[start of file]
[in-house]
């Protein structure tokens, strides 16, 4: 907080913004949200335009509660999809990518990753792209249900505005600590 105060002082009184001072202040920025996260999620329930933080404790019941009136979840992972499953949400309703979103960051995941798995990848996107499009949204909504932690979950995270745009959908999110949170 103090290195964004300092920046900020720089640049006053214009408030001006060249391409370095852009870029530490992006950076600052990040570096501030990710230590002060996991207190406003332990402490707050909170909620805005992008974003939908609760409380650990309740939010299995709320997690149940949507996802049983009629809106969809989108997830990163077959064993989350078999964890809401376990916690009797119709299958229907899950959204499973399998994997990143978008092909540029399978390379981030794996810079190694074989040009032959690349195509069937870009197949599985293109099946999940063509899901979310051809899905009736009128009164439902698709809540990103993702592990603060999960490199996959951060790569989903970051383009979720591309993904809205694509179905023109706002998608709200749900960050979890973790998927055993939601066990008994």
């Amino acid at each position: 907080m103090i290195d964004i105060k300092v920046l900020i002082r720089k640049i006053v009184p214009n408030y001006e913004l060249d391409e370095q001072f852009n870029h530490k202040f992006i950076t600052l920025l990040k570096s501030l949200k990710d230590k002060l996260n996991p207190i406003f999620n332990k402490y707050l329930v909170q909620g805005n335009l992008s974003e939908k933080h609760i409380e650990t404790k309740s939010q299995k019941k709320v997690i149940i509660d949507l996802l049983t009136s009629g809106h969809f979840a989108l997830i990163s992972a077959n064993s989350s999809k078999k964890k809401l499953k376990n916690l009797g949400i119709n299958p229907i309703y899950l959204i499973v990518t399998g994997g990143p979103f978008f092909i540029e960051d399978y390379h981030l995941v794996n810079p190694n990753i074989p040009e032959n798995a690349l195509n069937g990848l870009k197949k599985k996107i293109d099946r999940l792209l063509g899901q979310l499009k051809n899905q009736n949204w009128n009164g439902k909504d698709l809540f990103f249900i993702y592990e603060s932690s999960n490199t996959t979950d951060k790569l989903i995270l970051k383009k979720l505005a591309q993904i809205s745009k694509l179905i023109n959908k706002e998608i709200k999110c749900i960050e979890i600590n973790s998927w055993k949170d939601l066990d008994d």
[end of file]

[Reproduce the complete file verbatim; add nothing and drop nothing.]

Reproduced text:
[in-house]
């Protein structure tokens, strides 16, 4: 907080913004949200335009509660999809990518990753792209249900505005600590 105060002082009184001072202040920025996260999620329930933080404790019941009136979840992972499953949400309703979103960051995941798995990848996107499009949204909504932690979950995270745009959908999110949170 103090290195964004300092920046900020720089640049006053214009408030001006060249391409370095852009870029530490992006950076600052990040570096501030990710230590002060996991207190406003332990402490707050909170909620805005992008974003939908609760409380650990309740939010299995709320997690149940949507996802049983009629809106969809989108997830990163077959064993989350078999964890809401376990916690009797119709299958229907899950959204499973399998994997990143978008092909540029399978390379981030794996810079190694074989040009032959690349195509069937870009197949599985293109099946999940063509899901979310051809899905009736009128009164439902698709809540990103993702592990603060999960490199996959951060790569989903970051383009979720591309993904809205694509179905023109706002998608709200749900960050979890973790998927055993939601066990008994």
């Amino acid at each position: 907080m103090i290195d964004i105060k300092v920046l900020i002082r720089k640049i006053v009184p214009n408030y001006e913004l060249d391409e370095q001072f852009n870029h530490k202040f992006i950076t600052l920025l990040k570096s501030l949200k990710d230590k002060l996260n996991p207190i406003f999620n332990k402490y707050l329930v909170q909620g805005n335009l992008s974003e939908k933080h609760i409380e650990t404790k309740s939010q299995k019941k709320v997690i149940i509660d949507l996802l049983t009136s009629g809106h969809f979840a989108l997830i990163s992972a077959n064993s989350s999809k078999k964890k809401l499953k376990n916690l009797g949400i119709n299958p229907i309703y899950l959204i499973v990518t399998g994997g990143p979103f978008f092909i540029e960051d399978y390379h981030l995941v794996n810079p190694n990753i074989p040009e032959n798995a690349l195509n069937g990848l870009k197949k599985k996107i293109d099946r999940l792209l063509g899901q979310l499009k051809n899905q009736n949204w009128n009164g439902k909504d698709l809540f990103f249900i993702y592990e603060s932690s999960n490199t996959t979950d951060k790569l989903i995270l970051k383009k979720l505005a591309q993904i809205s745009k694509l179905i023109n959908k706002e998608i709200k999110c749900i960050e979890i600590n973790s998927w055993k949170d939601l066990d008994d």